We will assume that gold performs exactly like many investors hope it will, that is, it acts like “real” money and maintains its purchasing power in inflation-adjusted terms. Now, if the dollar is only worth half of what it used to be, and gold does maintain its purchasing power, there is only one way for gold to do so, and that is for gold to sell for twice the number of dollars per ounce than it did before. Therefore, gold goes from $1,000 an ounce to $2,000 an ounce. Those dollars are only worth fifty cents (in today’s terms), so we multiply $2,000 times 50%, and we end up with $1,000. Jack’s 100 ounces of gold at $2,000 each will buy exactly same amount of real consumption, of real goods and services, as gold used to buy for him at $1,000 an ounce. Some would say that this is an example of a perfectly successful inflation hedge, where gold has performed exactly like it is supposed to.
The powerful advantages of having your money in an inflation hedge when entering a period of substantial inflation, can be seen in the chart below, which compares what happened with Jack and Kate.
By placing her money in what is conventionally considered one of the safest possible investments, during a time of high inflation, Kate has lost 50% of her net worth…yet, when it comes time to fill in her tax return she starts with $100,000 in her money market fund and ends with $100,000 in principal in her money market fund, as far as the government is concerned, there is no loss to be deducted. Kate still has every dollar she started with.
Jack decides to lock in his gains by selling his gold investment…When it comes time for Jack to fill in his tax return, it shows that he bought his gold for $100,000 and he sold it for $200,000, thereby generating a $100,000 profit. Effectively, the government looks at Jack’s having dodged the destruction of the value of the nation’s money, and says “Great move Jack, you made a lot of money! Now give us our share.”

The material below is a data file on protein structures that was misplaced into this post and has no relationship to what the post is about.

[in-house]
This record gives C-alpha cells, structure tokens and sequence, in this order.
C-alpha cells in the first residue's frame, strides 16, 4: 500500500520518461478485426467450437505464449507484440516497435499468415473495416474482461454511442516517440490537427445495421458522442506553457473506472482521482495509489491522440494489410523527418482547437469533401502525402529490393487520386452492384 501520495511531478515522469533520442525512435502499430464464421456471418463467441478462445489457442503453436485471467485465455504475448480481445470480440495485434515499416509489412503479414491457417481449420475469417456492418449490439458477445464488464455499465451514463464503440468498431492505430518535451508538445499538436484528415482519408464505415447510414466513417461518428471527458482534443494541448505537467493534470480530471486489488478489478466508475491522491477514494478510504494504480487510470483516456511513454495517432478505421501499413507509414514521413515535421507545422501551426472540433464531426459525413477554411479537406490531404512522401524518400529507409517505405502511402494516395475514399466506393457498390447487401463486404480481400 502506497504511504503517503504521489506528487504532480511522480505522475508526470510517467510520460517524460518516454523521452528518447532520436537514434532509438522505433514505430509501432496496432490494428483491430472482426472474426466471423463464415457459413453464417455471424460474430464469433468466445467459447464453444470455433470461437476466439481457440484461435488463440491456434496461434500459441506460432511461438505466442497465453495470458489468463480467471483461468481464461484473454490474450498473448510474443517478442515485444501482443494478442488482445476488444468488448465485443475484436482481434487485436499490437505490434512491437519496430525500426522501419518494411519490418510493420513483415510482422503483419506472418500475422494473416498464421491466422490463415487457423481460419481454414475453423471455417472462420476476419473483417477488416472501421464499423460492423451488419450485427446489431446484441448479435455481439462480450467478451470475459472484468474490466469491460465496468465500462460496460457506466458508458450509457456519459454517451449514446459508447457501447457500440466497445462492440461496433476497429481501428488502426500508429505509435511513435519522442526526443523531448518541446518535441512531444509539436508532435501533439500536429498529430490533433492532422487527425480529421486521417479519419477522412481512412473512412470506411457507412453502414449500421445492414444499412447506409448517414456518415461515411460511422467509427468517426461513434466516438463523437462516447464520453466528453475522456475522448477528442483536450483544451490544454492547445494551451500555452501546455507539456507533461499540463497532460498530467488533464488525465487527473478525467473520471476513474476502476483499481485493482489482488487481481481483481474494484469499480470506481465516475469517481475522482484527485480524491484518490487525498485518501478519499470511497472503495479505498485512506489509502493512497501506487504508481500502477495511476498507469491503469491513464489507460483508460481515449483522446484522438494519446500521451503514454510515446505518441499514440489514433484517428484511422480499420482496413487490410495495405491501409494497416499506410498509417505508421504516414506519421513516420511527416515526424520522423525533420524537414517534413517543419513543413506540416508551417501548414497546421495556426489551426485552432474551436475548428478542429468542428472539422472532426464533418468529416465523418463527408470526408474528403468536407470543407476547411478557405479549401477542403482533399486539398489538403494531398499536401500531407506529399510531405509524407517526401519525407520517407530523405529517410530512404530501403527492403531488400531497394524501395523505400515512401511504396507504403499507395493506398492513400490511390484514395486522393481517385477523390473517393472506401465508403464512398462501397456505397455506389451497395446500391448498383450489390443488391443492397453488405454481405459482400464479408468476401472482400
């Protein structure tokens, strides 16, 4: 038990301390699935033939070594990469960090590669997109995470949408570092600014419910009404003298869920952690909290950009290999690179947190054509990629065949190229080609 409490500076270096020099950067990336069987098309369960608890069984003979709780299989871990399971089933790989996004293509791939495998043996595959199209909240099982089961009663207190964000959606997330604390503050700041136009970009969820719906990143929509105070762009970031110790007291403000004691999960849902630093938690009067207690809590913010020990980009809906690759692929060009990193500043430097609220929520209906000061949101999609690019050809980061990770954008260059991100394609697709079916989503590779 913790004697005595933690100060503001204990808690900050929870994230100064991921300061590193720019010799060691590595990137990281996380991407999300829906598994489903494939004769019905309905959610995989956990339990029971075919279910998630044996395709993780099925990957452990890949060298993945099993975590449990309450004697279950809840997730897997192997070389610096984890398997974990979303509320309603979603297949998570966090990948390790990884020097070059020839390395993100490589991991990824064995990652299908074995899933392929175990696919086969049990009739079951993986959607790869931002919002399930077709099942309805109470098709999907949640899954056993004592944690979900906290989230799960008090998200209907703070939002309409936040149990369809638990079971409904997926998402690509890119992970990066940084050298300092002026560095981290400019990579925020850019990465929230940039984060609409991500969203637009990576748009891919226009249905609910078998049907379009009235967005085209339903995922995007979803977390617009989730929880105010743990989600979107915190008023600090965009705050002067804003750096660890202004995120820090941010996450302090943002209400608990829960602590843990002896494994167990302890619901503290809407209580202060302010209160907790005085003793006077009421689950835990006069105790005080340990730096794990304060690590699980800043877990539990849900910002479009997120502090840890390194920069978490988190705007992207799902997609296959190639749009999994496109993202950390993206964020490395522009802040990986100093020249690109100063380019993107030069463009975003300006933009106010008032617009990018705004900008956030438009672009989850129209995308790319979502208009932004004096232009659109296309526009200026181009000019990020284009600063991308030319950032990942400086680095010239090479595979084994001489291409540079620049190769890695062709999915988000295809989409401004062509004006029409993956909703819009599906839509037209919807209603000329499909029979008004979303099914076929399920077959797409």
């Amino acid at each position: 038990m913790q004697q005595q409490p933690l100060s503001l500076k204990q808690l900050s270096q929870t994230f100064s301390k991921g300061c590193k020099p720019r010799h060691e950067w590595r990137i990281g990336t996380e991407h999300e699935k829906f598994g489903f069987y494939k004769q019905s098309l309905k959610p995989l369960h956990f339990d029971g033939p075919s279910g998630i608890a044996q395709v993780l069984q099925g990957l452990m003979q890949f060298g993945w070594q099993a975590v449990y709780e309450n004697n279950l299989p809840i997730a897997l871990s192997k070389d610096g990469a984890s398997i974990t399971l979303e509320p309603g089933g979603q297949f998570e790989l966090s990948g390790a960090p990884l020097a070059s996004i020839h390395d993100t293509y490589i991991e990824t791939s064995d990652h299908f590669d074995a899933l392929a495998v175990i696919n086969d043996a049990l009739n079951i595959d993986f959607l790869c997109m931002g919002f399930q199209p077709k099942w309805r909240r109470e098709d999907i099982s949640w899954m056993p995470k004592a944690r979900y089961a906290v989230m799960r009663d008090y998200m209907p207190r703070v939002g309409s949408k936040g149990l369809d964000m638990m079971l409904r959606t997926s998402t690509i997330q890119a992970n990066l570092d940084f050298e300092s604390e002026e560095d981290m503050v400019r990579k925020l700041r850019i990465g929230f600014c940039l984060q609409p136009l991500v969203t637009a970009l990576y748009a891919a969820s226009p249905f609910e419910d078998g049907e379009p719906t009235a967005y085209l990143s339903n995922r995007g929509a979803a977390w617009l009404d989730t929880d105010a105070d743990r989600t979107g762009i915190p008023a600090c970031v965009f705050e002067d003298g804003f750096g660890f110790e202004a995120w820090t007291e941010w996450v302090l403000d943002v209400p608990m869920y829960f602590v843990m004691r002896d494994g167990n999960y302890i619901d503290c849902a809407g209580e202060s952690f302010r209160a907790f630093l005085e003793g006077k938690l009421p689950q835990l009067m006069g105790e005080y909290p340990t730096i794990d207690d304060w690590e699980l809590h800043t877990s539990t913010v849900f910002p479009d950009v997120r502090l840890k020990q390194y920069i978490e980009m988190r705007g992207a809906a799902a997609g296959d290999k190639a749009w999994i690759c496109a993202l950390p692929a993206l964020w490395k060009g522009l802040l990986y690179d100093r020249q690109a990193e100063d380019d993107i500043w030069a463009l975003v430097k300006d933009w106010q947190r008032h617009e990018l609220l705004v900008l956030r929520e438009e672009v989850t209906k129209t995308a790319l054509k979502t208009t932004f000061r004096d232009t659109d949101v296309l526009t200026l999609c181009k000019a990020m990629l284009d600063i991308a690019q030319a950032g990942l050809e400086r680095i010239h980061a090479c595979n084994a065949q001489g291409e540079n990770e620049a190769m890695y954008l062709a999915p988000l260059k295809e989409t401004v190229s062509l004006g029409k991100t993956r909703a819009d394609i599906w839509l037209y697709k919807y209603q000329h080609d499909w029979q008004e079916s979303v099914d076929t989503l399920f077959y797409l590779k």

In bullion form gold is currently taxed as a “collectible” in the U.S., with a 28% capital gains tax rate, or almost twice the long-term capital gains tax rate on investments that the financial industry and government prefer. We’ll call it 30% to allow for some state capital gains taxes, and to keep the numbers round. However, this rate is not sufficient to cover government spending as… [all the various levels of government federal, state and municipalities are] currently running enormous deficits [and, as such,] it is reasonable to expect potentially much higher taxes in the not-too-distant future, both in the U.S. and other nations. For illustration purposes then, we will assume a 50% future combined capital gains tax rate on gold – which is not unrealistically high from a historical perspective.
So for Jack, as shown in the chart below, paying a 50% tax rate on $100,000 in profits means $50,000 in required tax payments, and subtracting those taxes leaves Jack with $150,000.
Our final step is to adjust for a dollar being worth 50 cents, so we multiply $150,000 by 50%, and we find that Jack’s net worth after-inflation and after-tax has fallen to $75,000. When it comes to what matters, the purchasing power of what our money will buy for us, then Jack didn’t double his money, instead he lost a quarter of what he started with. Jack just encountered inflation taxes – and they ran him over.
Turning Gold Into Lead